In our post-Freudian era, the teacher-student and father-son pairings, sometimes overlapping and metaphorically akin, carry great fascination. Think of it this way: Jewish tradition allows and encourages pupil to rise against teacher, disagree with him, and prove him wrong, up to a point. This is a Freudian moment, quite rare in traditional cultures. It is also a key to intellectual innovation, up to a point. We don’t know whether the rabbinical Jews could have broached modernity on their own without that mighty push from the outside world. But we do know that they were able to teach the modernizing world a lesson in good disputative education. Also—witness Marx, Freud, and Einstein—something about strong father figures, intergenerational rebellion, and rethinking old truths. Up to a point, we say, because rebellion had its limits. You could not throw off the whole business of God, faith, and Torah. If you did, you would be chased away. Even if you were as brilliant and beloved as Elisha ben Abuya, the fallen lord of Mishnaic learning who went over to the Romans, your name would be erased from record in punishment for your apostasy. But wait: Elisha’s wisdom was too great to obliterate, so he would still be quoted, and still appears in the Talmud, as “The Other.” Acher.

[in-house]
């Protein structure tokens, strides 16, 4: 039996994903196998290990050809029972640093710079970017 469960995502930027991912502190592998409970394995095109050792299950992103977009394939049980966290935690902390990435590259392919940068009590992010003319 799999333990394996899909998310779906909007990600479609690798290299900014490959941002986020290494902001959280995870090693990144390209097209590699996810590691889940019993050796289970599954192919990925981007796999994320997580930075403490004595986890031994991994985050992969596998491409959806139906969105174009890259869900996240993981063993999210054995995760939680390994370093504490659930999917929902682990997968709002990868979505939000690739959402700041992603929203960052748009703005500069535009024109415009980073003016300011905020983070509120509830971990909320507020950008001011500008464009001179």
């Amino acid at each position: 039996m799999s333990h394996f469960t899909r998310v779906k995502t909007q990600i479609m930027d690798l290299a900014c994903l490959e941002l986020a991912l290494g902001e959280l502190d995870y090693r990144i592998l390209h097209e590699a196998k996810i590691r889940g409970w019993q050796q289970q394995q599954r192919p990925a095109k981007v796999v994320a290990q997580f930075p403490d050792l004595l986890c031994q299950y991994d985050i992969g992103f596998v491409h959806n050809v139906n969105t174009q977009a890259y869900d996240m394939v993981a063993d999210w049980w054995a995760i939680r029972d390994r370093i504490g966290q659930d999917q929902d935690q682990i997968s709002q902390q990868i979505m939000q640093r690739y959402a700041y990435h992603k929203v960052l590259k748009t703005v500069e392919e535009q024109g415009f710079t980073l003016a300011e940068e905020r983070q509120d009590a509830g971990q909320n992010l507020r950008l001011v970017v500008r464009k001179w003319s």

Amos Oz, Fania Oz-Salzberger - Jews and Words